As an added bonus, a Chandler representative named Felicity would join the presentation festivities. Someone named Felicity would be loads of fun, wouldn’t she?
Something stitched this way comes...
Zombies, killer dresses, and ancient curses prove that Halloween in Threadville can be sew spooky...
As a friendly prank for Edna’s wedding, Willow and the rest of the Threadville gang have fashioned an overly extravagant hoopskirt, complete with lights and music.
But in a bizarre turn of events, the garish gown is implicated in a mysterious lakeside murder. Now Willow must follow a trail of glow-in-the-dark thread, delve into ancient Egyptian curses, and creep through a haunted graveyard to unearth a killer—before she becomes the next fashion victim?
Nominated for 2015 Bony Blithe Award
The truth lies just beneath the surface...
In Threadville , Pennsylvania , known for its textile arts courses and shops, everyone’s stories are connected by a common thread—even the ones ending in murder…Every town has a legend. For Threadville, it’s the story of Snoozy Gallagher, the hotel owner who disappeared thirty years ago with a bag full of stolen jewelry, never to be heard from again. That is, until now—when Snoozy’s loot is discovered buried behind Willow Vanderling’s embroidery shop, In Stitches.
When villagers mysteriously become ill, and a body shrouded in materials from Threadville shops appears in the exact spot in Willow’s back yard where the treasure was, Willow needs answers. And who left two kittens in her yard about the time the body was dumped there? But she gets in over her head and has to unravel the entire deadly mystery, or she might get tangled up as the killer’s next victim…
Nominated for 2014 Bony Blithe Award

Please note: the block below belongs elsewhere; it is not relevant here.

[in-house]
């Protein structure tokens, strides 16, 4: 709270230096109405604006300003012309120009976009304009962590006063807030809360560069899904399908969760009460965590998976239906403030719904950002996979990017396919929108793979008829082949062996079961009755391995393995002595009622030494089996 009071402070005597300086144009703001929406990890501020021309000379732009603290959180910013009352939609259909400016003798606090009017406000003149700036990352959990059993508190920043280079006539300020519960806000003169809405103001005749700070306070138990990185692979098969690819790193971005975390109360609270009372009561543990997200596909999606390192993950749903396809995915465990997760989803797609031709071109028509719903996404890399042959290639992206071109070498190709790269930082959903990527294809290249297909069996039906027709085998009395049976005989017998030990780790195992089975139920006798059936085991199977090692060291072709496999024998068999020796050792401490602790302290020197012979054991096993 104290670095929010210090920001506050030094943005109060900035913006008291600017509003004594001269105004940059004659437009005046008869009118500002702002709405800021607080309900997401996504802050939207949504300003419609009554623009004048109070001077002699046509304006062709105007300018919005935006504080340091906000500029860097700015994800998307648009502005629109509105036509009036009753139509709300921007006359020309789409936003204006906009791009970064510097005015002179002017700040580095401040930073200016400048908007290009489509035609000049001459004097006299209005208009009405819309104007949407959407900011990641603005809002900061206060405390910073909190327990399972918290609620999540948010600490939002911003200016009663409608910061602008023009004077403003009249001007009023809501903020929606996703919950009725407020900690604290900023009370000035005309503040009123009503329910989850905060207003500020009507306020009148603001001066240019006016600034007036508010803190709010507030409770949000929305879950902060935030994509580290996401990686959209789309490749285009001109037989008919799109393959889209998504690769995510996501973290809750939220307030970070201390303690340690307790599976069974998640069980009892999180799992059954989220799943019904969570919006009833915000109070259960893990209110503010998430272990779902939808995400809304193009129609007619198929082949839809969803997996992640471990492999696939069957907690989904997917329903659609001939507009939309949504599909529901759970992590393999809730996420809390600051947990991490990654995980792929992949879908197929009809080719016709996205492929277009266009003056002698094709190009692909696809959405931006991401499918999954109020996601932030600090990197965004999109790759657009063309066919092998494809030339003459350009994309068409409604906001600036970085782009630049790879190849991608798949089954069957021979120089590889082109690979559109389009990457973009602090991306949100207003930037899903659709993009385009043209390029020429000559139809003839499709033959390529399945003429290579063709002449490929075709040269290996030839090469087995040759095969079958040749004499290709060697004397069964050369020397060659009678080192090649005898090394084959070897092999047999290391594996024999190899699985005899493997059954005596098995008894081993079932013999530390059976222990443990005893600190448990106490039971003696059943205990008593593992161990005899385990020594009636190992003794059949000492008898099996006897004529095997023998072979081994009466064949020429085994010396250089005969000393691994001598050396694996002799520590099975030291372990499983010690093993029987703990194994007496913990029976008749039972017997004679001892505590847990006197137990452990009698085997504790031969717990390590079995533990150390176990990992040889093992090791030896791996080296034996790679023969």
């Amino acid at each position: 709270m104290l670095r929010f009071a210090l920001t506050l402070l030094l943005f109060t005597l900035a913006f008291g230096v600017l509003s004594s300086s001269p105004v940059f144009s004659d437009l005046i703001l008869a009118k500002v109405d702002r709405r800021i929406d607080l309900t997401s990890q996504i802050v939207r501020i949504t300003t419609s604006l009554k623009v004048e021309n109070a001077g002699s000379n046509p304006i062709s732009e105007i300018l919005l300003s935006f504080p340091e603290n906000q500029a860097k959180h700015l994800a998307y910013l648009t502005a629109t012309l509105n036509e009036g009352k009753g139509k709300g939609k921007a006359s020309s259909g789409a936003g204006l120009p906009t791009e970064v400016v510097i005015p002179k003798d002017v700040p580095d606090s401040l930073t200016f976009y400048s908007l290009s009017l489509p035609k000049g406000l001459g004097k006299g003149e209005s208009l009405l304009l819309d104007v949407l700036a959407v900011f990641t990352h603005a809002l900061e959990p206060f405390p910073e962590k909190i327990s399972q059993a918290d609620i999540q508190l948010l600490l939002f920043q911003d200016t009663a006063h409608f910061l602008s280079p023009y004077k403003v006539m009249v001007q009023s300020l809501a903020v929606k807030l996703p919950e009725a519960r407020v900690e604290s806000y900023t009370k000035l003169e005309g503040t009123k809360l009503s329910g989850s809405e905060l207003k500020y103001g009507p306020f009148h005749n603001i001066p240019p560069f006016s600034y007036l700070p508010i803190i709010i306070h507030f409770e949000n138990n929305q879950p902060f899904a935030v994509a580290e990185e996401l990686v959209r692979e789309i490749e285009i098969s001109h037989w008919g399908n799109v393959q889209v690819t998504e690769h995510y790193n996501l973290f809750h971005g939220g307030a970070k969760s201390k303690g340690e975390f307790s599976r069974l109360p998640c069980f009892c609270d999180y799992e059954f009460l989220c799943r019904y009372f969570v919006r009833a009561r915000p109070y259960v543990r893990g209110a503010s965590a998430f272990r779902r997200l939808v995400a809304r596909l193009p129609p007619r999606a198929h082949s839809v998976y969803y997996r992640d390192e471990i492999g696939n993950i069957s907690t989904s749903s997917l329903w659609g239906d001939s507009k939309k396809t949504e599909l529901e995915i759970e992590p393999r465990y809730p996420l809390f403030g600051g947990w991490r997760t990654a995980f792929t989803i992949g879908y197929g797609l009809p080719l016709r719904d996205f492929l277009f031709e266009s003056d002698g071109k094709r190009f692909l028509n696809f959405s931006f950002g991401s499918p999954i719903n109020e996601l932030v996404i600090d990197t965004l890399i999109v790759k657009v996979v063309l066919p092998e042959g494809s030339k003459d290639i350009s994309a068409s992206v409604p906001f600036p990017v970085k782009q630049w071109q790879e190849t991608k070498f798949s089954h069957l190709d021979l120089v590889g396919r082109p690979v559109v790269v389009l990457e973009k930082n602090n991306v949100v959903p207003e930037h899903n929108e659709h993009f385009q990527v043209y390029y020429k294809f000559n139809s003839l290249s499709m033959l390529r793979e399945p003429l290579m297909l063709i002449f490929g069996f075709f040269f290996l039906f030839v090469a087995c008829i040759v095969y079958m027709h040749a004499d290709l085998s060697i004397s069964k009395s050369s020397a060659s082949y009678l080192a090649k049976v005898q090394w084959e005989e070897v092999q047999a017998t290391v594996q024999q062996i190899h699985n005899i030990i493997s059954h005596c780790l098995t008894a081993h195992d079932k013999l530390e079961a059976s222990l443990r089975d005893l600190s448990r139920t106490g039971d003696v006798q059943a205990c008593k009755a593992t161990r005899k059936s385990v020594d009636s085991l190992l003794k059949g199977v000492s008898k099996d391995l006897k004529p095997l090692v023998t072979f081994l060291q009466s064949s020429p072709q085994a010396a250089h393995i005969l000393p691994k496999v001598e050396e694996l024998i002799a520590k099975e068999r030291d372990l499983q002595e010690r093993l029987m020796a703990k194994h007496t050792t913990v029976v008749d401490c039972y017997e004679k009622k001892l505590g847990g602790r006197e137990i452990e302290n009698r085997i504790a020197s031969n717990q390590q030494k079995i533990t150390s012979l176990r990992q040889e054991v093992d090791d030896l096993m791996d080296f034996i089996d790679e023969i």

A “killer” sewing machine lives up to its name…
Darlene Coddlefield, the winner of a national sewing competition, has come to Willow Vanderling’s embroidery shop, In Stitches, to be presented with a top-of-the-line Chandler Champion sewing and embroidery machine as her prize. But Darlene’s triumph is short-lived after she’s found dead under her sewing table, apparently crushed by the heavy machine.
It soon becomes clear that this was no freak accident. Who had it in for Darlene Coddlefield? The long string of suspects includes Darlene’s fire chief husband. So Willow and her best friend, Haylee, become volunteer firefighters to uncover the truth. But when a second sewing machine sparks trouble, the friends realize they may have jumped from the frying pan into the fire…
Nominated for 2013 Bony Blithe Award
Sins of fashion can be a real killer...
Threadville, Pennsylvania, is famous for its fabric, needlecraft, and embroidery, so it’s only natural that it would become the home of the Threadville Academy of Design and Modeling. While Willow Vanderling has certainly never wanted to be a model, here she is, voluntarily strutting her stuff in a charity runway show in outrageous clothing, all to support the Academy’s scholarship fund.
But the lascivious, mean-spirited director of the academy, Antonio, is making the fashion show a less-than-fabulous affair.
After Antonio plays a shocking prank on Willow and her friends that doesn’t exactly leave the ladies in stitches, he mysteriously winds up dead—and someone is trying to pin the blame on Willow. Now, she must do whatever it takes in order to clear her name, even if it means needling around in other people’s secrets.
Thoughtless threats lead to dire consequences...
Threadville, Pennsylvania, has everything - a fabric store, yarn shop, notions store, quilting boutique, and Willow Vanderling's brand new shop, In Stitches, a hit with tourists eager to learn embroidering in the latest way, with software and machines.
But when the village's bullying zoning commissioner picks a fight with Willow and turns up dead in Willow's yard, the close-knit community starts unraveling at the seams.
Willow must stitch together clues and find the real murderer, or the next thing she embroiders may be an orange prison jumpsuit . . .
Nominated for 2012 Agatha and Bony Blithe Awards